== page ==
Then Pul king of Assyria invaded the land, and Menahem gave him a thousand talents of silver to gain his support and strengthen his own hold on the kingdom. Menahem exacted this money from Israel. Every wealthy person had to contribute fifty shekels of silver to be given to the king of Assyria. So the king of Assyria withdrew and stayed in the land no longer.
2 Kings 15:19-20 (NIV)
When I was just out of high school, I took a manual labor job that I knew would only last four months until I went to college. I chose not to join the union, as was my right because I knew it was just four months. I was bullied, coerced, and threatened until I quit. When I complained I received a shrug of the shoulders. “This is how the world works.”
Another job I had as a young man was for a private company working in a government building. By federal law, there was no smoking anywhere in the building, yet two ladies sat at their desks every day smoking like chimneys as I passed by. When I asked about it, my boss told me that they were legacy employees protected by the local political machine that had been in power for decades. They could do whatever they wanted. They were untouchable. “This is how the world works.”
In another department within that same building was another legacy employee who refused to help me when I came in with a records request. I was a bit confused when she told me, “I’m not working today. Go to another window.” When I told my boss and co-workers what had happened I got the same familiar shrug. “This is how the world works.”
I worked for several different churches in different denominations when I was a young man. I learned very quickly that there were the official boards and consistories that were set up to govern the church, and then there were individuals (typically wealthy, prominent, legacy, and generational members) who really called the shots. By this time, I should have learned: “This is how the world works.”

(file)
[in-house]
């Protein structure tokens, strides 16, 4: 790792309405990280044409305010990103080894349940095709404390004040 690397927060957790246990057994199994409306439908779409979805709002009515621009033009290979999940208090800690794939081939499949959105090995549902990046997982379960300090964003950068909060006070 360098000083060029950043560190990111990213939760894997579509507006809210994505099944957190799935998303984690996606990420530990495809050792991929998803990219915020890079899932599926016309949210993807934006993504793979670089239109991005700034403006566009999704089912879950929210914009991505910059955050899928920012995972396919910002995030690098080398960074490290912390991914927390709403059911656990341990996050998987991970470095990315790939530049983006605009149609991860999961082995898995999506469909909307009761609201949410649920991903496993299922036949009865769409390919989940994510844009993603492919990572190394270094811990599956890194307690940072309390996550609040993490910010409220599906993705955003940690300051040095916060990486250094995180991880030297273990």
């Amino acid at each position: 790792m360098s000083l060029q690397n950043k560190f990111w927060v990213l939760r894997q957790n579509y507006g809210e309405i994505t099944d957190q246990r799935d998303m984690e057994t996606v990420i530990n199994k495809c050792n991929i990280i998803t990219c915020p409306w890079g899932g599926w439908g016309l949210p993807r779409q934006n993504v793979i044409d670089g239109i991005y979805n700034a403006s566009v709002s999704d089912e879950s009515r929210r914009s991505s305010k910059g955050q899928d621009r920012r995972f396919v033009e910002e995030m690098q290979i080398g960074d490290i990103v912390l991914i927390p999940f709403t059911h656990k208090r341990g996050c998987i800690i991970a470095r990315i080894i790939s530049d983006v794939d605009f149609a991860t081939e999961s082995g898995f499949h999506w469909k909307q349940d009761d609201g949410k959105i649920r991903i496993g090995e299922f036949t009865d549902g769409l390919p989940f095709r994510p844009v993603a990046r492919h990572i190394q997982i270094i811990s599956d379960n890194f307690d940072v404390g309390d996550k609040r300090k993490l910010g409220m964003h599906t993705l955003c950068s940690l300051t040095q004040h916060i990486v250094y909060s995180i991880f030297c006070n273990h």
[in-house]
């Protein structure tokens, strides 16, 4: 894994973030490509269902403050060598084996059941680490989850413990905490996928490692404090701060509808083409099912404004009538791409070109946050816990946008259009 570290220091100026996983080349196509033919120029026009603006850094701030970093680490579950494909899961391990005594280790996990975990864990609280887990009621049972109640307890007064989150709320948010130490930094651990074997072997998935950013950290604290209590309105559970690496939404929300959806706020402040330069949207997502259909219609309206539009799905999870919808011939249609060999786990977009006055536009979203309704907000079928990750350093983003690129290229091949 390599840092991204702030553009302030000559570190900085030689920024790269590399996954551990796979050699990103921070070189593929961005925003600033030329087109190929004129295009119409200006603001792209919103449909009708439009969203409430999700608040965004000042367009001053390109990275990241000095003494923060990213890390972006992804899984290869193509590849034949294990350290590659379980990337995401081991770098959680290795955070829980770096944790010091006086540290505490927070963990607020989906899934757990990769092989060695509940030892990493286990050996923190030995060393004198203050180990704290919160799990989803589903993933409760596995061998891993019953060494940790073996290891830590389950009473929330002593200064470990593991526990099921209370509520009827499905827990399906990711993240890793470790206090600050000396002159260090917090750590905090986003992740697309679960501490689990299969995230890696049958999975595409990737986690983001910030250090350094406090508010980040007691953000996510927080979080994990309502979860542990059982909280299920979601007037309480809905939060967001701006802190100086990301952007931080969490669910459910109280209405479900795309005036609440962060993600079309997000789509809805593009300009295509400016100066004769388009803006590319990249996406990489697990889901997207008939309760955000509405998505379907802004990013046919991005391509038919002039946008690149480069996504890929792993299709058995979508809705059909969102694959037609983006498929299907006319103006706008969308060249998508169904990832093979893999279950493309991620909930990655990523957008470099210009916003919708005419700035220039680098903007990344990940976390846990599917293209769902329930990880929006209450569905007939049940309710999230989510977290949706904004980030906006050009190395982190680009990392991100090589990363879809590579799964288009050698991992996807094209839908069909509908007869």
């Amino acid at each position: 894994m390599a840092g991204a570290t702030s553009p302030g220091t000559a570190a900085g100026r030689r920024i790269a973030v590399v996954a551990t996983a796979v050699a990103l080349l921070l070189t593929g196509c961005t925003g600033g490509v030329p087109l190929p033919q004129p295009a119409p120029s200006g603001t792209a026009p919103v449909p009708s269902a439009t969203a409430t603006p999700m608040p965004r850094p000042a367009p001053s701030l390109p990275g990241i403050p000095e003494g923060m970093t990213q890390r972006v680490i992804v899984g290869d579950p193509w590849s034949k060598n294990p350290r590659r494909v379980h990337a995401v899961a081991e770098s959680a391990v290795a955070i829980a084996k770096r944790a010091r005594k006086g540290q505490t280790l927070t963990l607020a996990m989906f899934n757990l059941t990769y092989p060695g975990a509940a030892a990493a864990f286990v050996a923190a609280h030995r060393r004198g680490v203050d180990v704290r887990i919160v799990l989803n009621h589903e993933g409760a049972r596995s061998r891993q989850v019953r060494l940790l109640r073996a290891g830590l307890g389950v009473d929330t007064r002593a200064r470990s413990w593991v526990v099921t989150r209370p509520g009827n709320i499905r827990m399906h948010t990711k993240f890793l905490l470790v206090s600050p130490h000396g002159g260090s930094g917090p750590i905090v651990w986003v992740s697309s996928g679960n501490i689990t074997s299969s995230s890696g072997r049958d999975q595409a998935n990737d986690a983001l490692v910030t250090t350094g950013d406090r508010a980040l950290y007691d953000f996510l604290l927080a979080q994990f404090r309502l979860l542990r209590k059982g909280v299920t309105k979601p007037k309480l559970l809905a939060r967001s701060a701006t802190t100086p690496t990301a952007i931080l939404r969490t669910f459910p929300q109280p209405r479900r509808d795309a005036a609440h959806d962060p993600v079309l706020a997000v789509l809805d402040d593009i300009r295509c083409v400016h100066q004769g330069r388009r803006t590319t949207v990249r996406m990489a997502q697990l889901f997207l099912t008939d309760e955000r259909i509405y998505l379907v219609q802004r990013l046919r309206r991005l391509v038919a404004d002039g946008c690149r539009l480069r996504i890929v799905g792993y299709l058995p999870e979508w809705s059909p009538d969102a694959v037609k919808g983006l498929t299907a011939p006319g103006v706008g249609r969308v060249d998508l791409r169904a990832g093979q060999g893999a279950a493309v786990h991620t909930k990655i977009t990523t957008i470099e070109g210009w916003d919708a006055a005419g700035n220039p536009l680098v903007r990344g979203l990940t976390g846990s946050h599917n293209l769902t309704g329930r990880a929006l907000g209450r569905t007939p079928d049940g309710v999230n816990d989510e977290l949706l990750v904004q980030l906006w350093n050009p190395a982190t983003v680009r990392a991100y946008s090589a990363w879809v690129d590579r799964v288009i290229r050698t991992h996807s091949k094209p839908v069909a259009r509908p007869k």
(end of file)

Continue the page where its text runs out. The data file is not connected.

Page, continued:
Today’s chapter contains an overview of five successive kings of the northern Kingdom of Israel. Four of them were assassinated by the person who then claimed the throne. One of them, Shallum, assassinated his predecessor and sat on the throne for one month before he, himself, was assassinated in the same manner by a man named Menahem. Whoever has the guts to assassinate the king gets the throne. “This is how the world works.”
Menahem happened to be on the throne when the army of Assyria came raiding. Menahem was a big fish in a small pond compared to the ascendant Assyrian Empire. Menahem didn’t have the army to withstand a takeover, so he had one choice. He extracted money from his wealthy citizens and paid the King of Assyria. It was really no different than the mafia or a local gang extracting money from neighborhood businesses for “protection.” It was just done on a larger scale. “This is how the world works.”
In the quiet this morning I’m reminded that the more things change, the more they stay the same. With the dawn of the technological age, my generation has arguably experienced greater change than any other generation in history. And yet, what has not changed is the human condition. The culture wars being waged online are simply a reboot of tribal warfare. Throughout COVID lockdowns there were endless examples of those in power (on both sides of the political aisle) who made rules for constituents, then flagrantly violated those same rules.
“This is how the world works.”
Into this world, Jesus came to exemplify and prescribe an alternative. Before beginning His ministry Jesus was approached by the Evil One whom Jesus referred to as “The Prince of this World.” The Prince of this World offered Jesus “all the kingdoms of the world” if only Jesus would bow to him. It was quite an offer. Jesus could then change the world as He wished in a top-down power grab. It would surprise no one. That’s how the world works.
Jesus declined the offer.
Instead, Jesus asked me and all of His other followers to live, think, act, speak, and relate to others “not as the world works” but as the Kingdom of God works. It’s one of the things that drew me to Jesus and continues to draw me in.
I learned how the world works.
I don’t want to live that way.
If you know anyone who might be encouraged by today’s post, please share.